The Arroyo de la Miel Public Library values the prehistoric heritage of Benalmádena with an exhibition during the month of October of documents from its local fund, a specialized section within the general catalog of the library that generates identity because it is the intellectual production on the territory itself and therefore, it is what makes each library unique and unique.
It seems that the first settlements in Benalmádena date from the Solutrean period of the Upper Paleolithic and proof of this are some of the caves found in the town. This is the case of the Cueva del Toro, also called El Calamorro, discovered in 1969, whose interior houses paintings that reveal ideomorphic signs around a central theme featuring a headless bull and a series of black spots close to this figure.
During the Neolithic, a large part of what is now called La Serrezuela was occupied, where interesting caves such as Los Botijos, also known as Cueva de los Cacharros, and La Zorrera are located. Both constitute a starting point for the study of southern Neolithic ceramics, both due to the diversity of their forms and their good state of preservation.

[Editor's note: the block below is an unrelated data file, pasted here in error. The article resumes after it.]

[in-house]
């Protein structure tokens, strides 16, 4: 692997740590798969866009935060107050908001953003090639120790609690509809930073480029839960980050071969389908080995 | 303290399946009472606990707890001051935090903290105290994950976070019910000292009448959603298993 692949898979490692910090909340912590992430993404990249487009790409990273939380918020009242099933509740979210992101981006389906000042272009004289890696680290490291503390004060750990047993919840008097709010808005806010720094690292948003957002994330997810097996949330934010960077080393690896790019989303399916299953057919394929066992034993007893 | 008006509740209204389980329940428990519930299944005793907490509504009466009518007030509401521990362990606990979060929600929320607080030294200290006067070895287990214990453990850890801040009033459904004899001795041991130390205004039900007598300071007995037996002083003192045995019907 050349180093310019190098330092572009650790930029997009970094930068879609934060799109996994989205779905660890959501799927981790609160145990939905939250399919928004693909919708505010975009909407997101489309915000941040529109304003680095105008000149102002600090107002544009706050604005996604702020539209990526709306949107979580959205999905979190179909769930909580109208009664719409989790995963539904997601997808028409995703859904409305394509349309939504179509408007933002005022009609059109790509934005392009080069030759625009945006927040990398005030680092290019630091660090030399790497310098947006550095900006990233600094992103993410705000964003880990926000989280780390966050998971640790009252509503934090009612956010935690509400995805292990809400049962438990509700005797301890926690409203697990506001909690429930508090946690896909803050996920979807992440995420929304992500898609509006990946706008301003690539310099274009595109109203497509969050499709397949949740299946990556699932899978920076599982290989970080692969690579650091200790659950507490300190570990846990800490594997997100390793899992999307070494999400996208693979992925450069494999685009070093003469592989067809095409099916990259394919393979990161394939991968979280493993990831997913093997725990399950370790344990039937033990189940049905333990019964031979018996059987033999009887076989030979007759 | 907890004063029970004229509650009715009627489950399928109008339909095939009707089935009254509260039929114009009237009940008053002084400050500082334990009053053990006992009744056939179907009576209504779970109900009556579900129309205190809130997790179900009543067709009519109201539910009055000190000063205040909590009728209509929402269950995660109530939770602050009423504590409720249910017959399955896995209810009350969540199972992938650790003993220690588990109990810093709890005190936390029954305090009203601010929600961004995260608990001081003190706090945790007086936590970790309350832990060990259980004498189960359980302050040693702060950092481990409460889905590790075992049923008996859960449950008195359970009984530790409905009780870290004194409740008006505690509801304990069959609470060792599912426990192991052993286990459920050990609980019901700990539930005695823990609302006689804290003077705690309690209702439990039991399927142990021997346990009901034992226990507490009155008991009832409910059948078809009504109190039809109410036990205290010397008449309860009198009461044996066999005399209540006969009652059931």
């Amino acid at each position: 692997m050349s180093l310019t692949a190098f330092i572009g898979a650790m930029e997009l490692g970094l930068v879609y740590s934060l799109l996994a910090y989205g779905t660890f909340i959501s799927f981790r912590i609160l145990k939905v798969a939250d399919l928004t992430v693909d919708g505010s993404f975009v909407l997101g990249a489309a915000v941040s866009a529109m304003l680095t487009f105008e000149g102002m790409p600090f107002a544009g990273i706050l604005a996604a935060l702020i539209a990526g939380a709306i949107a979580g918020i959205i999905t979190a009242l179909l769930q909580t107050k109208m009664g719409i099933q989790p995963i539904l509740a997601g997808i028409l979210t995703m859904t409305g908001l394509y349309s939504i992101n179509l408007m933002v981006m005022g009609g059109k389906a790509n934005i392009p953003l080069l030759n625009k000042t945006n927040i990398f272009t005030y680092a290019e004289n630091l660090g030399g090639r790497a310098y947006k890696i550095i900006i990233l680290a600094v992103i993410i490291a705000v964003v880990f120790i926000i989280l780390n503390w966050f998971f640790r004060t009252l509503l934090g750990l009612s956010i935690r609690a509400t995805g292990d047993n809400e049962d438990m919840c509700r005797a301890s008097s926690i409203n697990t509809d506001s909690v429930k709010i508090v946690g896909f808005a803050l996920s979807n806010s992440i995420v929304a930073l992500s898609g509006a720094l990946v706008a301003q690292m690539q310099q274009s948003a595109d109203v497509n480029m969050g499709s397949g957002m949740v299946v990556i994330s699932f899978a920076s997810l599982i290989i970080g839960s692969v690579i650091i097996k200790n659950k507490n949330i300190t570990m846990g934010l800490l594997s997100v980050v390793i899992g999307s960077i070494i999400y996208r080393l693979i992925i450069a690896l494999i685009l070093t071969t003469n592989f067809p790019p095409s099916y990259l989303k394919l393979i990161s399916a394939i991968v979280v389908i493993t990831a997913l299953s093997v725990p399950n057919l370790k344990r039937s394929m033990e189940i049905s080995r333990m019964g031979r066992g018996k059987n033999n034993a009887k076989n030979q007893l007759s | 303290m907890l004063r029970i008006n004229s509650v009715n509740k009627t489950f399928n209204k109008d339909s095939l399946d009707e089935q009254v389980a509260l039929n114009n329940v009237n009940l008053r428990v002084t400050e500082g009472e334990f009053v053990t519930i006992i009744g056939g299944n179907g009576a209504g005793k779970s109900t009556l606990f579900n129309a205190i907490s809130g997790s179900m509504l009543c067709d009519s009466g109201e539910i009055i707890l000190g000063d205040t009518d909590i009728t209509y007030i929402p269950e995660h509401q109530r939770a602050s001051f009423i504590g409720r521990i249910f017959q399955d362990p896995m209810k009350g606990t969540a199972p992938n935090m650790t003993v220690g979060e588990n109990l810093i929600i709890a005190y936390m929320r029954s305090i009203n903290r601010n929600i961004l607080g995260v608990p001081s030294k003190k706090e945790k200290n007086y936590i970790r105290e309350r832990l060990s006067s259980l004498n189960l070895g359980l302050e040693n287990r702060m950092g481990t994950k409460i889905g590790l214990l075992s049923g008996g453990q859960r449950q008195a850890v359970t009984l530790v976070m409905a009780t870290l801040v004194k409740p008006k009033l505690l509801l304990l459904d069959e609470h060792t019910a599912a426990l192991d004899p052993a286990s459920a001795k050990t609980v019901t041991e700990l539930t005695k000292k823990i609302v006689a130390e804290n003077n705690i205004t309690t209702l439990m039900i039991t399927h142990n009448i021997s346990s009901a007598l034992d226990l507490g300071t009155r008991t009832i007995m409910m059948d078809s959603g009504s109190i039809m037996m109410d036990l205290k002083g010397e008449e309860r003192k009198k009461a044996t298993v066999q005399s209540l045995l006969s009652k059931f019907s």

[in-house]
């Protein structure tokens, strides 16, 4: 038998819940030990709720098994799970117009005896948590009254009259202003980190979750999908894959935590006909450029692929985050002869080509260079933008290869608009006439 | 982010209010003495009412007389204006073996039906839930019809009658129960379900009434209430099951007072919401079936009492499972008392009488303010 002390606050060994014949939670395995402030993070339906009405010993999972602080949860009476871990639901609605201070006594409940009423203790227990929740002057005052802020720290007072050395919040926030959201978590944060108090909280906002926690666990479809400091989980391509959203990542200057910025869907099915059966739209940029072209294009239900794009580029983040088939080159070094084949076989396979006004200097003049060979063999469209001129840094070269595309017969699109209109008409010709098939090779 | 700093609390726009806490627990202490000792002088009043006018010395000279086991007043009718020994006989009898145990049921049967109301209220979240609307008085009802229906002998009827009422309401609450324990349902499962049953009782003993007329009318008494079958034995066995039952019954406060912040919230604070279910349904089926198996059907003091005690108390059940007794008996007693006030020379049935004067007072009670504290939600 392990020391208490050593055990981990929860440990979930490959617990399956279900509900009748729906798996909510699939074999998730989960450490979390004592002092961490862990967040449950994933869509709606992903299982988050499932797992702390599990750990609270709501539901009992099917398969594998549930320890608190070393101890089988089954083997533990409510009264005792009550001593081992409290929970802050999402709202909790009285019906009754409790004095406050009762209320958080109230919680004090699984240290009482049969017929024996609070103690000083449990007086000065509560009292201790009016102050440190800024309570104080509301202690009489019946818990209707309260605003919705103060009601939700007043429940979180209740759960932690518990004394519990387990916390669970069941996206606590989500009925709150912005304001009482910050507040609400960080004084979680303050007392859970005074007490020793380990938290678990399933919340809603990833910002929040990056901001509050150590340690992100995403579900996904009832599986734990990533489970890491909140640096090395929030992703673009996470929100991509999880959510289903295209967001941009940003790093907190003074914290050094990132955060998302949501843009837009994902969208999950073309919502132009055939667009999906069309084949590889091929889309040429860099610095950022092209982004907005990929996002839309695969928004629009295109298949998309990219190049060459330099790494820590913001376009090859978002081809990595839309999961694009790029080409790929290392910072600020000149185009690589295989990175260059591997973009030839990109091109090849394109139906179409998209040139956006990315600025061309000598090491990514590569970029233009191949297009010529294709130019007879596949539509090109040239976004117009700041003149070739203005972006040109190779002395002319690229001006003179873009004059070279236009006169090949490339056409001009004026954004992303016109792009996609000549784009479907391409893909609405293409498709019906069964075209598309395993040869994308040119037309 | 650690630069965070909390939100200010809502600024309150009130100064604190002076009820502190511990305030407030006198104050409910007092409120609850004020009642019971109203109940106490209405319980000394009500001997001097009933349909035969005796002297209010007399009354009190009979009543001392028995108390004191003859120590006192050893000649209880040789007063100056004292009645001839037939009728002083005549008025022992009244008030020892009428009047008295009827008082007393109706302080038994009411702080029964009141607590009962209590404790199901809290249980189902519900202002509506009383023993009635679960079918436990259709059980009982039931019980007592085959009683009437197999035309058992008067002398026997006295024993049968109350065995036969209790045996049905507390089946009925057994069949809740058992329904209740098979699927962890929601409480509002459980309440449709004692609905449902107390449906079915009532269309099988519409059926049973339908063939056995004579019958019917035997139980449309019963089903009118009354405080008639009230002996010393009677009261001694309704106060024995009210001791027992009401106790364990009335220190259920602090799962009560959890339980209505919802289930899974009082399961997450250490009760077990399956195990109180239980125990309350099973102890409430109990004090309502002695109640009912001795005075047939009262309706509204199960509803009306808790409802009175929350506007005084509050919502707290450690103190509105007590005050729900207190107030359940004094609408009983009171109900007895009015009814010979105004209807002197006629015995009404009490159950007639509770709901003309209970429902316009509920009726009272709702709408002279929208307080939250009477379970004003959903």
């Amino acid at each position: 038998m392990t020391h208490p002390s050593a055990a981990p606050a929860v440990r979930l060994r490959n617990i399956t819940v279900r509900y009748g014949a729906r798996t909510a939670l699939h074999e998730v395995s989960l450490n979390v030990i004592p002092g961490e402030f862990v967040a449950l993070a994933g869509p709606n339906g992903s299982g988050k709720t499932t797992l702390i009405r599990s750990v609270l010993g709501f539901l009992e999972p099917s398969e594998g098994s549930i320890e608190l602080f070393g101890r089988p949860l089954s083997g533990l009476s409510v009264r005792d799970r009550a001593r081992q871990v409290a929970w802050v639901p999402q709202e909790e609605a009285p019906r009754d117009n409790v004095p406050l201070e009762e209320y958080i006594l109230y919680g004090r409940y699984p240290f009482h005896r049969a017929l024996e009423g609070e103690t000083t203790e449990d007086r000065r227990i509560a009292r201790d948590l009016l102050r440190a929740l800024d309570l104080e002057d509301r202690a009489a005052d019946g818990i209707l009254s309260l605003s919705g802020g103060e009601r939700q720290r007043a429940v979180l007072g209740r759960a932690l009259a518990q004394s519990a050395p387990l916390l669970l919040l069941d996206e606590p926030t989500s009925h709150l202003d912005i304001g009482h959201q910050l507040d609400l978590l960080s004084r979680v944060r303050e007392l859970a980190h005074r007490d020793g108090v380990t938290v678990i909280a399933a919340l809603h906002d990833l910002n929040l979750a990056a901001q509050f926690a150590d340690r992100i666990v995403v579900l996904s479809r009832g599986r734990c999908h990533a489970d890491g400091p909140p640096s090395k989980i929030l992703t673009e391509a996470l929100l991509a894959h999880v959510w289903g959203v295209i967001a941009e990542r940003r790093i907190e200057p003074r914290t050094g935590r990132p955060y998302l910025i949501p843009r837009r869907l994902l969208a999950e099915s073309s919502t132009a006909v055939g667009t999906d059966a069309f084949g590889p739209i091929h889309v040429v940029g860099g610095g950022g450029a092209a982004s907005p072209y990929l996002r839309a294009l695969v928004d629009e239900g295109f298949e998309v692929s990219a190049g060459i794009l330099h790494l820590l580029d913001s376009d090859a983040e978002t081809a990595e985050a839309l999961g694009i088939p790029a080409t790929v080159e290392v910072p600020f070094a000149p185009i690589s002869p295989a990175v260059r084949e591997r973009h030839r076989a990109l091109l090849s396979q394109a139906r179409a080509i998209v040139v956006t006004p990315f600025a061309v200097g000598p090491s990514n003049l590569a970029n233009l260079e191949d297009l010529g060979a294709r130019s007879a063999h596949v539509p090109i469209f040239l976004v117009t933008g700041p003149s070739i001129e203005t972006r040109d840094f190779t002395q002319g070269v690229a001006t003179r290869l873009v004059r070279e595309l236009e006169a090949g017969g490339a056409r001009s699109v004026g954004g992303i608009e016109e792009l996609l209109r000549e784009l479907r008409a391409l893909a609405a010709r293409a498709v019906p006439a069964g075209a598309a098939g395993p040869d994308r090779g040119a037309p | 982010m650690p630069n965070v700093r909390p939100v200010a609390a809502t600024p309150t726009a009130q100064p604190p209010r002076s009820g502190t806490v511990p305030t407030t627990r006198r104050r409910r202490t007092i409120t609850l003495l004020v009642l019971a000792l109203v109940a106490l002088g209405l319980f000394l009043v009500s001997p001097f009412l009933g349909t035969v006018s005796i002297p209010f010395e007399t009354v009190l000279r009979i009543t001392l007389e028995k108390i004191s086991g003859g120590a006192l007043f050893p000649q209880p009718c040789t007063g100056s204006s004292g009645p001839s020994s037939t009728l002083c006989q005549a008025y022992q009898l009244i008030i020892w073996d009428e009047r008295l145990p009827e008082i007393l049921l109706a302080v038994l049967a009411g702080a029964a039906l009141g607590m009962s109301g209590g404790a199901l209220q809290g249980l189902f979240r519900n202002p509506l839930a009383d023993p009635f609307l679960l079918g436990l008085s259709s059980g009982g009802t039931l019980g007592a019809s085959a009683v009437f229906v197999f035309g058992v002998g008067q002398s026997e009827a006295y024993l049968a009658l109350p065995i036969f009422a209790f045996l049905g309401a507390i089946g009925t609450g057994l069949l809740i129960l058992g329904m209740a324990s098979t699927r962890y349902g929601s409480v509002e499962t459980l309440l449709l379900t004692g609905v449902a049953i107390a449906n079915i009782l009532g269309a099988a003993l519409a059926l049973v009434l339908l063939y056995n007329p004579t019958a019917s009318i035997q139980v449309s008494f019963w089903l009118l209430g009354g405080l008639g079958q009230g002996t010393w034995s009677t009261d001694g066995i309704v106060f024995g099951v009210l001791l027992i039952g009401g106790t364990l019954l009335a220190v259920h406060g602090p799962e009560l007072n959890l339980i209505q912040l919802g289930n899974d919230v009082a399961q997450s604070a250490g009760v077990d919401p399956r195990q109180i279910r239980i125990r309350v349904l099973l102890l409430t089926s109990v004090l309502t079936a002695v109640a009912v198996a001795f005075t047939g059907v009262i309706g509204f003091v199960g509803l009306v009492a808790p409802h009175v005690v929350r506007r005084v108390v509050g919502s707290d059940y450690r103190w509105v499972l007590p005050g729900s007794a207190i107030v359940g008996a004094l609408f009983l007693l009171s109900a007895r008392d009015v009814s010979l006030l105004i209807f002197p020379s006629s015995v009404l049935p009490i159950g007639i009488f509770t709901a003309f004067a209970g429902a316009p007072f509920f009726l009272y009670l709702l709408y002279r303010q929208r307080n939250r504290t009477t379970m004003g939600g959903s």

This data is just a sample of what the trace of the past has left impregnated in Benalmádena, municipal sources point out, which highlight that “Paleolithic, Muslim, Christian archaeological remains are part of the heritage of this town”.
In the local collection of the Arroyo de la Miel Library you can consult books and other documents on the prehistoric period in the municipality. In addition, the Felipe Orlando Museum in Benalmádena preserves in one of its collections the remains found in the Los Botijos Cave and in the La Zorrera Cave.